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[ The PC Guide | The PC Buyer's Guide | Understanding PC Sources, Vendors and Prices | Researching Vendors and Prices ]

Price Search Engines

A final research tool that I want to comment on is the price search engine. These online ".com"'s have become very popular over the last couple of years. The concept is simple: you type in the name of a product and the site provides you with a list of vendors selling it, sorted by increasing order of the price the vendor is charging for the product. The idea is very appealing: in one step you get to see the pricing on any particular product, and then you can choose the vendor that has the best price. Unfortunately, these engines are not always what they appear to be. There are several different problems with them that cause me to not recommend their use by someone looking for a vendor.

The first and most important issue is that these engines emphasize price over everything else, because they list results in order of price. As a result, companies have a strong incentive to provide list prices that are as low as possible, to the exclusion of all other considerations. This results in all sorts of unfortunate behavior, such as intentionally posting low base prices and then charging outrageous shipping and handling fees (very common), or listing low prices and then telling people when they order that the "price was a typographical error" or the "price went up" (i.e. bait and switch). Some companies will also play other games, such as listing prices for refurbished items without making this clear, or offering no warranty, or never having the item in stock and always making you wait a week while they order it--the list of tricks goes on and on.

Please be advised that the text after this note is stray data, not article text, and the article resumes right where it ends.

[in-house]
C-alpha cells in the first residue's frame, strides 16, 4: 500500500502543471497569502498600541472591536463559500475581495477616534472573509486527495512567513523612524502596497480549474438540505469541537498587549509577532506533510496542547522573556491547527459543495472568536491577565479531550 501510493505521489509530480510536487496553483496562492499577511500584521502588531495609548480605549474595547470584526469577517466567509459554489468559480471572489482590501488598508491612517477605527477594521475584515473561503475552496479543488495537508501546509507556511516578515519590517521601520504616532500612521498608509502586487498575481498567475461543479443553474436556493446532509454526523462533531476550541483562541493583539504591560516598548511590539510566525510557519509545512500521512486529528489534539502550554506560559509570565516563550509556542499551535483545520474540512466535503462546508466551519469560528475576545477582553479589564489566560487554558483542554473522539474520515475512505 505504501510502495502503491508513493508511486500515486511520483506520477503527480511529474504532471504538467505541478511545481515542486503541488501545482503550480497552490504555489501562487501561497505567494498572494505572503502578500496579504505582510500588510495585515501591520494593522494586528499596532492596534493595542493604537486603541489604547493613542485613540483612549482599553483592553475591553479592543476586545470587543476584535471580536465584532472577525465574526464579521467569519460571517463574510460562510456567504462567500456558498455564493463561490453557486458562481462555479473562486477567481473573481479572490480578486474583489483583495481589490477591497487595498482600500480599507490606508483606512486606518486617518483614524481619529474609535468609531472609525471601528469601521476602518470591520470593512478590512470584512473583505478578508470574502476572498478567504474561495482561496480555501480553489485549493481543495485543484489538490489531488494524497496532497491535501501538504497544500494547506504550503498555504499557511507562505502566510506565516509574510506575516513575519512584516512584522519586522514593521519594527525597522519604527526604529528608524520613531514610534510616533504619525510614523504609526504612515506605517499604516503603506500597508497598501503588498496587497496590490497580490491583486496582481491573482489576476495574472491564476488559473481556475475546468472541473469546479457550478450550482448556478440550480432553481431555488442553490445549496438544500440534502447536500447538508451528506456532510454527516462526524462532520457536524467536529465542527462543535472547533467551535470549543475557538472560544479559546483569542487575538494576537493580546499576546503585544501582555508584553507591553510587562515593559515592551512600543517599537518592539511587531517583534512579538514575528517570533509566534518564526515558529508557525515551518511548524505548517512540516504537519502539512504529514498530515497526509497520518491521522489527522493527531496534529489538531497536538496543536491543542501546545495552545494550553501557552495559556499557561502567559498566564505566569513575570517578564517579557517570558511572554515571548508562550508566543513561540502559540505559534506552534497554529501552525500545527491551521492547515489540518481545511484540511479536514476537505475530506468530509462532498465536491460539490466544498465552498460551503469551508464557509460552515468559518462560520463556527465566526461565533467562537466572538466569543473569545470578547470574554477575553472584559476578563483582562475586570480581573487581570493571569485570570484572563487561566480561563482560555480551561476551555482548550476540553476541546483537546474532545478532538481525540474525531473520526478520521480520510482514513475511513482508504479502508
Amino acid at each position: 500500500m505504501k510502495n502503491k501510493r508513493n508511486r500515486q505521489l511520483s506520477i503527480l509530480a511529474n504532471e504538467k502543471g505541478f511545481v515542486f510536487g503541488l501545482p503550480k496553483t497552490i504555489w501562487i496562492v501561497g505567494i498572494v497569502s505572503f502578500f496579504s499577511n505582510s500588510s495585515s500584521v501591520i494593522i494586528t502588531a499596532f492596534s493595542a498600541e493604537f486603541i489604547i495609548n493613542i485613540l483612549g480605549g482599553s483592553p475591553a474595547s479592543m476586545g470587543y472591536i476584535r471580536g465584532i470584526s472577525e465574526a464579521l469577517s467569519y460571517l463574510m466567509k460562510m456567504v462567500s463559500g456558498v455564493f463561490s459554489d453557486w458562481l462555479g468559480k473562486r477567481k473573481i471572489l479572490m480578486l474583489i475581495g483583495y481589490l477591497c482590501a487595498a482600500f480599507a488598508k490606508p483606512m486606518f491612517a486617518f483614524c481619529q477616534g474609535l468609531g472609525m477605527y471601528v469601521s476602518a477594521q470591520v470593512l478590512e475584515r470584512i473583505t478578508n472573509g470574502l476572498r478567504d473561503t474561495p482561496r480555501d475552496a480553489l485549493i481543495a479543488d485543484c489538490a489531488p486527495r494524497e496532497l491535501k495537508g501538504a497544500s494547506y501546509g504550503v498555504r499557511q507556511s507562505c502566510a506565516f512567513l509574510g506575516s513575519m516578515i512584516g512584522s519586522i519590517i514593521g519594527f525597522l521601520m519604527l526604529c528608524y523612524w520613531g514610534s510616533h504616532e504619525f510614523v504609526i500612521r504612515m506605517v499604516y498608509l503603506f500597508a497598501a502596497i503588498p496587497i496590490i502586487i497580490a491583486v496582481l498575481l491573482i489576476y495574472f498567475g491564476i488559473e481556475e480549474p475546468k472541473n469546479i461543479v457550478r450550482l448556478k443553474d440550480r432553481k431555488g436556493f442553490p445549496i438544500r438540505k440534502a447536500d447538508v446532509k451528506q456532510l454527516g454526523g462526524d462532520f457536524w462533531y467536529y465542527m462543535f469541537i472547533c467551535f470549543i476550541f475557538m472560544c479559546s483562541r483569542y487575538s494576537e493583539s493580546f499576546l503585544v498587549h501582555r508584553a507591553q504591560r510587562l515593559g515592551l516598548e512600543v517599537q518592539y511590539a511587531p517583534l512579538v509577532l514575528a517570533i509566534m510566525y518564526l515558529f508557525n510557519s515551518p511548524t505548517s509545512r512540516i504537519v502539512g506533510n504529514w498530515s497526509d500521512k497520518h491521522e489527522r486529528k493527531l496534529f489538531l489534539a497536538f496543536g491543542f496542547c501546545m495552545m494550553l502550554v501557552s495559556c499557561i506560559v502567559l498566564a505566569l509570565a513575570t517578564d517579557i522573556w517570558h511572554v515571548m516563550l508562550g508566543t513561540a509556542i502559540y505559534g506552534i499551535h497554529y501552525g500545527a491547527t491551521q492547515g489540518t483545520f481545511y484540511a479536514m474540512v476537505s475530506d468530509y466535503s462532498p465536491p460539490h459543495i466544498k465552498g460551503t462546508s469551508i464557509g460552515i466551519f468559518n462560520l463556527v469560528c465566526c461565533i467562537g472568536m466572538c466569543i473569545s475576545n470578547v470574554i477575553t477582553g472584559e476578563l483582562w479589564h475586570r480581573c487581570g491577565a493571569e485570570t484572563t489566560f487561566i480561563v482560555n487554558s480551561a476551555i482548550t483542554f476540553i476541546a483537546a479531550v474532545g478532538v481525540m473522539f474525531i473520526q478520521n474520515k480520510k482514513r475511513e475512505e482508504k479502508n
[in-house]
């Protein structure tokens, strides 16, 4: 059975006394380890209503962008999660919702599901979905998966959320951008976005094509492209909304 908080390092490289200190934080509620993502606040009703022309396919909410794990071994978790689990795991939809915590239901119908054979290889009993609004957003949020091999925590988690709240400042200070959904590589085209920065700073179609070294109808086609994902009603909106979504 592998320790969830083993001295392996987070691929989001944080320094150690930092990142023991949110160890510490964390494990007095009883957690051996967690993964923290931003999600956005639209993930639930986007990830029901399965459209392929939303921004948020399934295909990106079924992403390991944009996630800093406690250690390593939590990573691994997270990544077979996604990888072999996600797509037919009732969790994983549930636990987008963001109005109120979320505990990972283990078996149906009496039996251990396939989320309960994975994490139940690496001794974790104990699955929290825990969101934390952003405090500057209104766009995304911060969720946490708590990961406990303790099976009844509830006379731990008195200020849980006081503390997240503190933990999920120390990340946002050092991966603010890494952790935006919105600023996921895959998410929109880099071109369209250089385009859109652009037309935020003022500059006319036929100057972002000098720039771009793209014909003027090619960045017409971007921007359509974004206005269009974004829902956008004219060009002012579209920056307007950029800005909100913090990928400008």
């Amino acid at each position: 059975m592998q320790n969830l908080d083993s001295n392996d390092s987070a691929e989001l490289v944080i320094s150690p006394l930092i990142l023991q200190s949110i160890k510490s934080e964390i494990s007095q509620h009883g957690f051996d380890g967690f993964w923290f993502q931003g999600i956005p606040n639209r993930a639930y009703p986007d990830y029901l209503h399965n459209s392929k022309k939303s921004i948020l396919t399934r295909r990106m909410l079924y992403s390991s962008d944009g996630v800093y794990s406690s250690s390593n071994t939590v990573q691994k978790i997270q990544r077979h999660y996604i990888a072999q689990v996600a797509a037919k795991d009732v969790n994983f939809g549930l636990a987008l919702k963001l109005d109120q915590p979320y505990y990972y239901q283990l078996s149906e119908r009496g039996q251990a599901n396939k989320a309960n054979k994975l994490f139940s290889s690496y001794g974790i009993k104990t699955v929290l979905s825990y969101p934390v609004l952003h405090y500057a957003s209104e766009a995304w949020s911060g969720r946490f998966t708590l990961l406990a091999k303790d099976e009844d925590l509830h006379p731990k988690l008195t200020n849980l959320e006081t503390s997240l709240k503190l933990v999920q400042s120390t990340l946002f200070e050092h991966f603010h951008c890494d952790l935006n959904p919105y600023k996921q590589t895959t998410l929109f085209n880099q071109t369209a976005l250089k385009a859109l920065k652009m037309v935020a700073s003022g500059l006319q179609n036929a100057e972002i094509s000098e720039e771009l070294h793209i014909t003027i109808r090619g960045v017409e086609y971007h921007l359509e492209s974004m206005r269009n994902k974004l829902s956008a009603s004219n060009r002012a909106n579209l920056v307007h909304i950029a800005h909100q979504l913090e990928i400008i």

I'm certainly not saying that all the companies in these engines are dishonest. But many of the ones with the "best prices" get their prices down using tactics that are not in the best interests of the consumer. Even with the honest ones, most engines inherently favor those that provide low prices but poor service, few return privileges and other "intangibles", over those that take a more balanced approach instead of cutting costs at all costs. As I mention frequently, shopping on the basis of price alone is a recipe for disaster, and when you use one of these engines, you are getting a list of vendors based on price. So you have to be very careful.

Another fundamental problem with these engines relates to how they do their searches. While many of their users think they search across the Internet to find the best prices of every vendor around, they in fact typically do not--they only list the companies that are part of their network. In most cases a vendor must pay the engine to be listed, or provide a "kick-back" based on sales generated from the engine, or provide value to the search company in some other way. This basically removes the objectivity of the engine: you're only searching the vendors who are "in the club".

Finally, consider this. If you are a successful vendor who provides good service and great prices, you don't need to be listed in one of these engines to get business. You probably don't have the absolute best prices, and you can't have the best prices without sacrificing everything else that makes you a good vendor. Furthermore, you may not want to be listed if it means you have to raise your prices to cover the search engine's commission. As a result, some of the better, larger vendors never consider certain engines at all, and you won't find them in the results when you use those engines.

Does this mean that I think these search engines are of no value? Actually, that's not the case. I think they are very useful for one thing: letting you see approximately what an item costs. If you search for a product and say, average the first 10 or 20 prices that are returned for it, that gives you a ballpark idea of what the item is worth, and this is useful to know when shopping. Just avoid the temptation to buy from the name at the top of the list.

Next: Vendor Evaluation Factors

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